A predominantly solitary creature, the Bornean orangutan occupies large overlapping home ranges where it spends almost all of its time in the trees, clambering between branches or using its body weight to bend and sway trees (2). Each night, the Bornean orangutan builds a nest from bent branches on which to sleep, high up in the trees (2) (7). An extra layer is added to cover the individual if it is raining (2).
Orangutans are the slowest breeding of all mammal species, with an inter-birth interval of approximately eight years (2) (8). They are long-lived, and females tend not to reproduce until they reach 15 years of age (2). The female Bornean orangutan is thought to prefer to mate with a dominant, flanged male, and will seek one out (4). However, other male orangutans may force matings should they encounter a lone female (2) (4).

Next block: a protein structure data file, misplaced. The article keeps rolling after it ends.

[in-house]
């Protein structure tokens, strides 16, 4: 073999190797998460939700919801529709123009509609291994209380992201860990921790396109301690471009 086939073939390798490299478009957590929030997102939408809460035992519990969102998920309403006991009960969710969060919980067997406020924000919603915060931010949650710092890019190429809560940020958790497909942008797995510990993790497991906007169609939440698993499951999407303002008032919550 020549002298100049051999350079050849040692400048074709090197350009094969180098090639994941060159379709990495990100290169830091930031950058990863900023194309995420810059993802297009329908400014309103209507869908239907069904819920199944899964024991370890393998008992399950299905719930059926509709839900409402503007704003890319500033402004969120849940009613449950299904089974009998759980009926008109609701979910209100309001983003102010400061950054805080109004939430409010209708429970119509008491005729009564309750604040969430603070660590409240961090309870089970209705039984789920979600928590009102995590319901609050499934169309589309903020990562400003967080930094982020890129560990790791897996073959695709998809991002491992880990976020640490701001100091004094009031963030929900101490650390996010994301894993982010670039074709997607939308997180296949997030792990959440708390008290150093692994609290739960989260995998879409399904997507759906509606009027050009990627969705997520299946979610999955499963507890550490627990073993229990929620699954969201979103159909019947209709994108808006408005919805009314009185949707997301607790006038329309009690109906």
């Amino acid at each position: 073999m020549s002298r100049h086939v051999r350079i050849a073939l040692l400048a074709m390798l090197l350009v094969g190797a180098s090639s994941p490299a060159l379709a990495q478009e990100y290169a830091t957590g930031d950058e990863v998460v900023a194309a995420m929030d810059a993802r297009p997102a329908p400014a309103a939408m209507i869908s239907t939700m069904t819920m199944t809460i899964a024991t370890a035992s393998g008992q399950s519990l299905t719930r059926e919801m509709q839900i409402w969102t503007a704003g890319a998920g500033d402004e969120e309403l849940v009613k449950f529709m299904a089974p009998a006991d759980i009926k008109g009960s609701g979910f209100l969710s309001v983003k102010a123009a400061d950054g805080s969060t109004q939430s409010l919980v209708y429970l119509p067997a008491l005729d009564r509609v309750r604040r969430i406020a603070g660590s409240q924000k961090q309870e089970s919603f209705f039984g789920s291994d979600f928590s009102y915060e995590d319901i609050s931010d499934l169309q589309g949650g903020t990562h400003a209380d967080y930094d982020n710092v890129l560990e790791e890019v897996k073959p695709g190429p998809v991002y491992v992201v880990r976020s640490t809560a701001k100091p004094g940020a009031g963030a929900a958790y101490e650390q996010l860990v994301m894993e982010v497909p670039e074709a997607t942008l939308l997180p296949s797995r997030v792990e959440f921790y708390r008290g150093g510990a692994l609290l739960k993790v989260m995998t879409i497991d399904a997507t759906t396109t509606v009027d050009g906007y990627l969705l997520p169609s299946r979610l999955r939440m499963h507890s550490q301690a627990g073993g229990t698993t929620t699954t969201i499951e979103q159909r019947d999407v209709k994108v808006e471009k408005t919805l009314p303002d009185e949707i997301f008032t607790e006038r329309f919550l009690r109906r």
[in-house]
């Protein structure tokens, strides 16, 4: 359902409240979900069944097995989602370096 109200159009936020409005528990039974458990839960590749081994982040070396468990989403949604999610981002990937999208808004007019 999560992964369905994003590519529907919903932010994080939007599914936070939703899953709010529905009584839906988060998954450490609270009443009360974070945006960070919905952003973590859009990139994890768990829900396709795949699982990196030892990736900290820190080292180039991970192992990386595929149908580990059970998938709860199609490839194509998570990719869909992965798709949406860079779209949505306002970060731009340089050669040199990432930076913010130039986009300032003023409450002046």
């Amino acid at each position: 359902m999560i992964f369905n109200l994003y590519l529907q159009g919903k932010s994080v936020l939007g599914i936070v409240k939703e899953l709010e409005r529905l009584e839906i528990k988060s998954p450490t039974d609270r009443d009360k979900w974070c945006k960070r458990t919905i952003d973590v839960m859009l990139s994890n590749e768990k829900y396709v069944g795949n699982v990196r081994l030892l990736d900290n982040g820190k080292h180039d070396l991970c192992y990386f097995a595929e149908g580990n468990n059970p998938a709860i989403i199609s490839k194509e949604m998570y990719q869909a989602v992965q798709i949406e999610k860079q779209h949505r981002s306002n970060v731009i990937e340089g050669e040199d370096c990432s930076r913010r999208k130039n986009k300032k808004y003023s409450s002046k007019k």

The female Bornean orangutan gives birth to a single young after a gestation period of 235 to 270 days (2). The infant spends its first two to three years being carried constantly, and will still remain close to the female for at least another three years (2) (8).
The orangutan’s diet includes over 400 types of food, with fruit such as wild figs (Ficus spp.) and durians (Durio spp.) forming around 60 percent of its diet (2) (8). Leaves, shoots and invertebrates are also taken, and the Bornean orangutan will occasionally feed on mineral-rich soils (2).